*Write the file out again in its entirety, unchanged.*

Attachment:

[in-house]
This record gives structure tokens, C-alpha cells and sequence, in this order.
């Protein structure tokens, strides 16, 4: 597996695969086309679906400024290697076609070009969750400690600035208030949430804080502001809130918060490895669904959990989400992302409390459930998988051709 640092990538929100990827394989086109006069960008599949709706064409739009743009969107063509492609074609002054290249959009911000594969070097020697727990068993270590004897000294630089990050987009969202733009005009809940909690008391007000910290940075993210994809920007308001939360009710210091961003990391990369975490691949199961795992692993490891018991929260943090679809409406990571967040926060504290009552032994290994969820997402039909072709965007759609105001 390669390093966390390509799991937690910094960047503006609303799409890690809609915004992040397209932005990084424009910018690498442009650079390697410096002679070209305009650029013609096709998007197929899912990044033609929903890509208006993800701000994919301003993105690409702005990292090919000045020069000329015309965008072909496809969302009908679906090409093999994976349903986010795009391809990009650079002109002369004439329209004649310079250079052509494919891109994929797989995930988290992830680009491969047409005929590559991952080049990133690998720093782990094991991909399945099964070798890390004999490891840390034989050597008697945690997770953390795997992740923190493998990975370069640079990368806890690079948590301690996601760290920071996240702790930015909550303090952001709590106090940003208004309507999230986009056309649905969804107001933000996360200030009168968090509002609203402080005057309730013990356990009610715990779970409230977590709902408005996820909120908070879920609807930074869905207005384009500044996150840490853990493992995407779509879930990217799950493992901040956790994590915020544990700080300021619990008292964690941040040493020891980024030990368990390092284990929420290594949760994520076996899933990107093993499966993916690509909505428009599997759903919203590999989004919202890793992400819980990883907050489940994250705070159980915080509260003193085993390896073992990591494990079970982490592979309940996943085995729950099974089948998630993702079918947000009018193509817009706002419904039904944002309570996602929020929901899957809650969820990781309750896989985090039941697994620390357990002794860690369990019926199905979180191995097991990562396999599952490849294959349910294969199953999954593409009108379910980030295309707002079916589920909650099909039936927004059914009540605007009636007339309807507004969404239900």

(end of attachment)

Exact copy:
[in-house]
This record gives structure tokens, C-alpha cells and sequence, in this order.
């Protein structure tokens, strides 16, 4: 597996695969086309679906400024290697076609070009969750400690600035208030949430804080502001809130918060490895669904959990989400992302409390459930998988051709 640092990538929100990827394989086109006069960008599949709706064409739009743009969107063509492609074609002054290249959009911000594969070097020697727990068993270590004897000294630089990050987009969202733009005009809940909690008391007000910290940075993210994809920007308001939360009710210091961003990391990369975490691949199961795992692993490891018991929260943090679809409406990571967040926060504290009552032994290994969820997402039909072709965007759609105001 390669390093966390390509799991937690910094960047503006609303799409890690809609915004992040397209932005990084424009910018690498442009650079390697410096002679070209305009650029013609096709998007197929899912990044033609929903890509208006993800701000994919301003993105690409702005990292090919000045020069000329015309965008072909496809969302009908679906090409093999994976349903986010795009391809990009650079002109002369004439329209004649310079250079052509494919891109994929797989995930988290992830680009491969047409005929590559991952080049990133690998720093782990094991991909399945099964070798890390004999490891840390034989050597008697945690997770953390795997992740923190493998990975370069640079990368806890690079948590301690996601760290920071996240702790930015909550303090952001709590106090940003208004309507999230986009056309649905969804107001933000996360200030009168968090509002609203402080005057309730013990356990009610715990779970409230977590709902408005996820909120908070879920609807930074869905207005384009500044996150840490853990493992995407779509879930990217799950493992901040956790994590915020544990700080300021619990008292964690941040040493020891980024030990368990390092284990929420290594949760994520076996899933990107093993499966993916690509909505428009599997759903919203590999989004919202890793992400819980990883907050489940994250705070159980915080509260003193085993390896073992990591494990079970982490592979309940996943085995729950099974089948998630993702079918947000009018193509817009706002419904039904944002309570996602929020929901899957809650969820990781309750896989985090039941697994620390357990002794860690369990019926199905979180191995097991990562396999599952490849294959349910294969199953999954593409009108379910980030295309707002079916589920909650099909039936927004059914009540605007009636007339309807507004969404239900």